For Zebu cattle, when under heat stress, heat shock proteins are produced to protect the animals from these stresses by protecting complex proteins from being denatured. Because they act in this way, these heat shock proteins are called “chaperones”.   Once these heat shock proteins are formed, they continue to protect the animal for life and beyond.

This protection of complex proteins by heat shock proteins also protects muscle structural proteins from being broken down in the postmortem ageing process of meat. Therefore, the mechanism that protects the live animal from stress while it is alive, ironically contributes to tough meat. The animal requires large, complex proteins in the muscle to give it structure and allow it to contract and expand on the performance of work. However, when a muscle becomes meat, these large proteins cause toughness. The purpose of postmortem aging is to break these proteins down. Heat shock proteins continue their protective ways postmortem, protecting these proteins, thereby interfering with the tenderization process.

All is not lost, though. Animals can be fed in a natural way that allows them protection from stress apart from the formation of heat shock proteins. Also, the effect of heat shock proteins can be circumvented by increasing the activity of the enzymes that break these structural proteins down during the postmortem aging process. 

In order to accomplish this, it is necessary to first understand the science behind tender beef to determine the points the processes can be “perverted” to accomplish the endpoint of tender red meat.  Unlike simple stomached animals (for example, chickens), when ruminants consume forage, digestion doesn’t convert the carbohydrates in the feed into sugars like glucose. Instead, the fermentation process in the vat we call a rumen produces fatty acids, including acetic, butyric and propionic acids. 

Even though ruminants don’t absorb sugars from their digestive tracts, they need glucose for nervous and mammary function, as well as for the production of tender red meat. For the ruminant, propionic acid is a precursor of glucose. The ruminant animal can be fed probiotics allowing greater production of propionic acid in the rumen. Also, additives can be fed to increase the efficiency of conversion of propionic acid into glucose in the animal’s body.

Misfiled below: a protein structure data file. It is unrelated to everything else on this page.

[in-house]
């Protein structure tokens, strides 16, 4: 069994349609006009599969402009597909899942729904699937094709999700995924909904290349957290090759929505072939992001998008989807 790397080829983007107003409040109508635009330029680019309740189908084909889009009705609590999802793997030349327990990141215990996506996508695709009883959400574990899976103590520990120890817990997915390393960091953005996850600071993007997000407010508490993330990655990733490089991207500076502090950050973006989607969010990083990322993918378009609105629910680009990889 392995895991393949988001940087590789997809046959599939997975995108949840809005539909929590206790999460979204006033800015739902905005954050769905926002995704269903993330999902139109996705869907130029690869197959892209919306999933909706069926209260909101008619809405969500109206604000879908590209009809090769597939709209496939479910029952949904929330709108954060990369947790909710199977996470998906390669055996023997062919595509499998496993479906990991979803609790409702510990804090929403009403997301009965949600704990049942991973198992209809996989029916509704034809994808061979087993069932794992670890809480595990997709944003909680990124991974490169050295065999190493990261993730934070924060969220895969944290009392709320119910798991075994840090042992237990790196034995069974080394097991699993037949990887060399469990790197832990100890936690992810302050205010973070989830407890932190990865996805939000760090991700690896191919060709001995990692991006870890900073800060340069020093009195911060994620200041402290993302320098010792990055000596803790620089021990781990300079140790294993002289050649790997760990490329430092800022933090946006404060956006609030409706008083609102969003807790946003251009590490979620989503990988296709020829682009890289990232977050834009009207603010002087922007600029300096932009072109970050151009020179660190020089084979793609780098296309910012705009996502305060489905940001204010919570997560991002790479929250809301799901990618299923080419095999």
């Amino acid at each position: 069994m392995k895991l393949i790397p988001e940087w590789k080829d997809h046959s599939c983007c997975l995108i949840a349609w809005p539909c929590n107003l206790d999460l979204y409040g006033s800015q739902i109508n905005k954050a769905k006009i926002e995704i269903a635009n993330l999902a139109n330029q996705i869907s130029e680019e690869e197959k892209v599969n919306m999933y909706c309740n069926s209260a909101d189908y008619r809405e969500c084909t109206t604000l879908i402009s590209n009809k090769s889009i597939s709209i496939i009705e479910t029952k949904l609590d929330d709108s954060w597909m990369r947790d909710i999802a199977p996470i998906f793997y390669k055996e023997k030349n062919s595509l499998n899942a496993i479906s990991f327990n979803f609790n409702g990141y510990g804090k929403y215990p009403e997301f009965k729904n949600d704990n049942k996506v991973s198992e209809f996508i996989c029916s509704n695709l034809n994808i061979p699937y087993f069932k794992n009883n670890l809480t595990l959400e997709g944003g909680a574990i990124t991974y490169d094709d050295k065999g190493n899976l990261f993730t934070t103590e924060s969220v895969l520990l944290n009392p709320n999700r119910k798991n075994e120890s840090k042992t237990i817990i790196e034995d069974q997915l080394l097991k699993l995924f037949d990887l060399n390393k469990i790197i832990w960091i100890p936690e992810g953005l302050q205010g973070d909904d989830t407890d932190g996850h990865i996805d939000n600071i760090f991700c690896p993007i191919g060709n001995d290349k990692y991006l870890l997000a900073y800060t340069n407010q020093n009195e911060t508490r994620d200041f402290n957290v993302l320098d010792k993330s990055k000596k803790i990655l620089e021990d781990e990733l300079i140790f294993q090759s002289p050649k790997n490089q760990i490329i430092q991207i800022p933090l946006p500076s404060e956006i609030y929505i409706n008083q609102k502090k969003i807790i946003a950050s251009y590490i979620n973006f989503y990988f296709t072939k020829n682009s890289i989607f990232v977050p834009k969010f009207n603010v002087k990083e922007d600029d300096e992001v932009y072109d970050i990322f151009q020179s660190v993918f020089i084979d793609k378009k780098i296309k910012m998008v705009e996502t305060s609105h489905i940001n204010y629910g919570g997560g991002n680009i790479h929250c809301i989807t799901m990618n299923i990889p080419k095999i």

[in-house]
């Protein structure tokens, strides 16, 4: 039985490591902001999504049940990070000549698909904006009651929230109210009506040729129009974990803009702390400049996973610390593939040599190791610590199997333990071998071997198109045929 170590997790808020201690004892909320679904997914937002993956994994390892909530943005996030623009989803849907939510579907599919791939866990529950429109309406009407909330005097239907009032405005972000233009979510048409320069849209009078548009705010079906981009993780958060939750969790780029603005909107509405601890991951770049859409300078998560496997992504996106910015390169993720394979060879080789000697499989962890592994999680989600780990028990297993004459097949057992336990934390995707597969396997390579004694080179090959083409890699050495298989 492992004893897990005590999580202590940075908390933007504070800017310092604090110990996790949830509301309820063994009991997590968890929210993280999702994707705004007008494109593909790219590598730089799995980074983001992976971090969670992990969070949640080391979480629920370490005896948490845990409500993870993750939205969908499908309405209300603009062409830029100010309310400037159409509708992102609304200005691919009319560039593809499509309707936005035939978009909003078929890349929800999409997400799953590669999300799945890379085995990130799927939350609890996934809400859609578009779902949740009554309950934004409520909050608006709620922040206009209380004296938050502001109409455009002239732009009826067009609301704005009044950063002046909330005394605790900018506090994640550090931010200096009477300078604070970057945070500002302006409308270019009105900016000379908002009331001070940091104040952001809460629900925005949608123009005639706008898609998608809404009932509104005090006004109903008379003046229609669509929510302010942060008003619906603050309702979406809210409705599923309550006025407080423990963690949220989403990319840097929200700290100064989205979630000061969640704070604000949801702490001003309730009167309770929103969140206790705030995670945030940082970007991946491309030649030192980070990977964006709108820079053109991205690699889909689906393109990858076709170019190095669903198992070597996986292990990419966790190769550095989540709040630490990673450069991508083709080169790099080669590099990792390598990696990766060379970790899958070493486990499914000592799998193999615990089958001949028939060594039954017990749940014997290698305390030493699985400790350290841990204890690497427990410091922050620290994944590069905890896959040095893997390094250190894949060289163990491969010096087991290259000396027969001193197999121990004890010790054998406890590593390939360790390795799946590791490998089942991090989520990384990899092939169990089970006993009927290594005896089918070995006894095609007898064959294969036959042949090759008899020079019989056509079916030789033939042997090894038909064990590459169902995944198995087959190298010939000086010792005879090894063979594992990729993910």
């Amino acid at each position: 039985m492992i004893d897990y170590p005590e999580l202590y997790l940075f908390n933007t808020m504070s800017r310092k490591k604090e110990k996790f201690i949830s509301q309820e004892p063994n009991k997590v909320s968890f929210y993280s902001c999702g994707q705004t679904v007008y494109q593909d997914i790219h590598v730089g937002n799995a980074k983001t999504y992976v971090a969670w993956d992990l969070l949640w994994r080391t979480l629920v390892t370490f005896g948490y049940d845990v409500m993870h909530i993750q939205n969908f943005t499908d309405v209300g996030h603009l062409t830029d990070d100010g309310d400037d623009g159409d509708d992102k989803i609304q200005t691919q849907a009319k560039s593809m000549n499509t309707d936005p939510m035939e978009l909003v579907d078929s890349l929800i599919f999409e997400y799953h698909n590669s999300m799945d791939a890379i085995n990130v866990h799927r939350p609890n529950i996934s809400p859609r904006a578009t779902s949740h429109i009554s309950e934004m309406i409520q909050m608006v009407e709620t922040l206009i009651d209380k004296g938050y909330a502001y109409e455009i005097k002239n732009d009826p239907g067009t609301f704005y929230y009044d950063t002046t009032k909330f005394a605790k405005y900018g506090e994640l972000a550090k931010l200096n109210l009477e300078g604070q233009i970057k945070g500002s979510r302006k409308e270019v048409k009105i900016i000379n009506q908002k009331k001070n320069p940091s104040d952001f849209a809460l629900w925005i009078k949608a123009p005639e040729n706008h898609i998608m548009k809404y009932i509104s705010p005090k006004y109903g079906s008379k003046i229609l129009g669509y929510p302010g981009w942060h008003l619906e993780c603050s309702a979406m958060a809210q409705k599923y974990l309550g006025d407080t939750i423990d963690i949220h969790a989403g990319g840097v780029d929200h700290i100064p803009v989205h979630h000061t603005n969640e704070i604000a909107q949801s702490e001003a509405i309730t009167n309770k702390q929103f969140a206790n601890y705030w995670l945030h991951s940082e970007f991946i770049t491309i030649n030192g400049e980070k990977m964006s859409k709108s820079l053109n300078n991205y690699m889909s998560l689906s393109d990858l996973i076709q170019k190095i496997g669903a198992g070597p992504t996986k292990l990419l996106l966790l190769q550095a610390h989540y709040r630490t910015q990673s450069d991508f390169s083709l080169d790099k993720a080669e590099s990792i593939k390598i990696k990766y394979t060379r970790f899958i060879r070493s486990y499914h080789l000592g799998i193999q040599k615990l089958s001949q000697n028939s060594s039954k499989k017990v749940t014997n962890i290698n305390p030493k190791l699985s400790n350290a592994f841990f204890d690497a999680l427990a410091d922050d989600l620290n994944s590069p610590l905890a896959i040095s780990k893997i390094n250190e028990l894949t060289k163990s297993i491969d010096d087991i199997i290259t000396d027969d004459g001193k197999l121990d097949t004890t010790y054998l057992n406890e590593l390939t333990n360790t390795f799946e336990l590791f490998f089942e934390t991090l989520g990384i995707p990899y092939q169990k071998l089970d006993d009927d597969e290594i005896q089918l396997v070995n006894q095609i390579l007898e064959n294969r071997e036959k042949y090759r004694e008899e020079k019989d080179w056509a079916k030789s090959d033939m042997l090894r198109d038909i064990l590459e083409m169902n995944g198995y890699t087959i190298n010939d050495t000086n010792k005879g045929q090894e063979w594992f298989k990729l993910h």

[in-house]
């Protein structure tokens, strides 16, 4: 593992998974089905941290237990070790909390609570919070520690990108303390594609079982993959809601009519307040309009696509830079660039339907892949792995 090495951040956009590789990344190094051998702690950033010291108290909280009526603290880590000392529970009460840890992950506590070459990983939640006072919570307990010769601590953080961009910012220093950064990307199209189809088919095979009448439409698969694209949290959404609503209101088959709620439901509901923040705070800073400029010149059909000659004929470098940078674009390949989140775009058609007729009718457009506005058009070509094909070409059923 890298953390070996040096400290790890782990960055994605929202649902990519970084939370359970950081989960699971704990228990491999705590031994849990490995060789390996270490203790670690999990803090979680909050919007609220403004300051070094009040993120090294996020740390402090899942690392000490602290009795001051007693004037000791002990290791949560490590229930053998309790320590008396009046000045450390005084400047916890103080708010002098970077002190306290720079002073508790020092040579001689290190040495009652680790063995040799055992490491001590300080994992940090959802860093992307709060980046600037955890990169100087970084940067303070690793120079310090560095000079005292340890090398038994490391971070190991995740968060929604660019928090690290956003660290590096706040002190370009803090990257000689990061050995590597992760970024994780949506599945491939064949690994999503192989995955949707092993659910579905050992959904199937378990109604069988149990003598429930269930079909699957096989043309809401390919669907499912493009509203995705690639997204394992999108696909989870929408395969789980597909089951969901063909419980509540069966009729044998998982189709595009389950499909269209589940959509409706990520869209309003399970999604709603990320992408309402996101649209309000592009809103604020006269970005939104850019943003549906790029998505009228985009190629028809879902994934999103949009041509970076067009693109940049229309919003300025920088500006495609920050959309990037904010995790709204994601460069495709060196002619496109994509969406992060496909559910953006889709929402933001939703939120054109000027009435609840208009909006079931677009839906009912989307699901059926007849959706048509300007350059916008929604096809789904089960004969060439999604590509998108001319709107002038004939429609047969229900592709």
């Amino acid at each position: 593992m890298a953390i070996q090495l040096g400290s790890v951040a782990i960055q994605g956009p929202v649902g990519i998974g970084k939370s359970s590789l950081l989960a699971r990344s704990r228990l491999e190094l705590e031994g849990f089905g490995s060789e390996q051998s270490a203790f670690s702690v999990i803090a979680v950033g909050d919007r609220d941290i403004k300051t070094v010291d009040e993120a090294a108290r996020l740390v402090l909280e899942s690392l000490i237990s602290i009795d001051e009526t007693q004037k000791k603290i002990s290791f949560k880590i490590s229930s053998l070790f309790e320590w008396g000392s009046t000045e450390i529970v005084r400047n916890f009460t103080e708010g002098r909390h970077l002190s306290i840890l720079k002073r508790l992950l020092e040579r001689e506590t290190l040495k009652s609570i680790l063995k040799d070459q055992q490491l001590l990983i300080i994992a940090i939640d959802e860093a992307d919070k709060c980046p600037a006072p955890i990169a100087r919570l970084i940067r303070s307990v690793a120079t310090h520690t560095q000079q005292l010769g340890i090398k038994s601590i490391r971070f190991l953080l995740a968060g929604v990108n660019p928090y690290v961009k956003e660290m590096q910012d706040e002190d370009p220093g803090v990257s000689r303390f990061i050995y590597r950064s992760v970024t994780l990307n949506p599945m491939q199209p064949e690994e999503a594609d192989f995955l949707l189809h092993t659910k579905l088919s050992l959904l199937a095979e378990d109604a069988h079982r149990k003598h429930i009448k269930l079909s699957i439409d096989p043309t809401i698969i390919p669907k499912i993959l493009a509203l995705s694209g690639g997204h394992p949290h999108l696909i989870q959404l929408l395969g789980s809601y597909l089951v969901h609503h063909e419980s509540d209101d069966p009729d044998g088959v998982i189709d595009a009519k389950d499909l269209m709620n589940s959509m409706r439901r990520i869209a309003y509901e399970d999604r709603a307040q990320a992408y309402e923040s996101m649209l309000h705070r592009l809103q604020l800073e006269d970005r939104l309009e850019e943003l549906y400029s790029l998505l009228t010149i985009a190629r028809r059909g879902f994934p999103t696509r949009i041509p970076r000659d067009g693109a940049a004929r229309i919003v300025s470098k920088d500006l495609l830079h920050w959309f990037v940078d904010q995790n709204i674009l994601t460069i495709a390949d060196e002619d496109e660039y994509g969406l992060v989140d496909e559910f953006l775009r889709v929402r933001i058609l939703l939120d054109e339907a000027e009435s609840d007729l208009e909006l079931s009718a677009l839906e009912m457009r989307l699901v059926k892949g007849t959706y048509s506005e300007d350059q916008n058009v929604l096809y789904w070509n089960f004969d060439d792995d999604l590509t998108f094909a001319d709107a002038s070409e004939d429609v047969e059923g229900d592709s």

Glucose has a dual role in producing tender red meat in that it is an obligate requirement for marbling and it is the precursor for the formation of glycogen, the only carbohydrate stored in the mammalian body. Adequate glycogen levels must be maintained to deliver the acid conditions in postmortem muscle required by the enzymes breaking down the complex structural proteins causing red meat toughness. After the animal is harvested, glycogen’s metabolic product in the postmortem muscle is lactic acid. This acid accumulates in the muscle in the absence of oxygen (the animal is no longer breathing). This, in turn, frees calcium, which enables a calcium dependent enzyme known as calpain to break down structural proteins. This tenderizes red meat during the postmortem aging process.


It’s exciting to know we can use natural methods to influence animals’ biological processes, aiding them to handle stress and concurrently produce the kind of meat we want.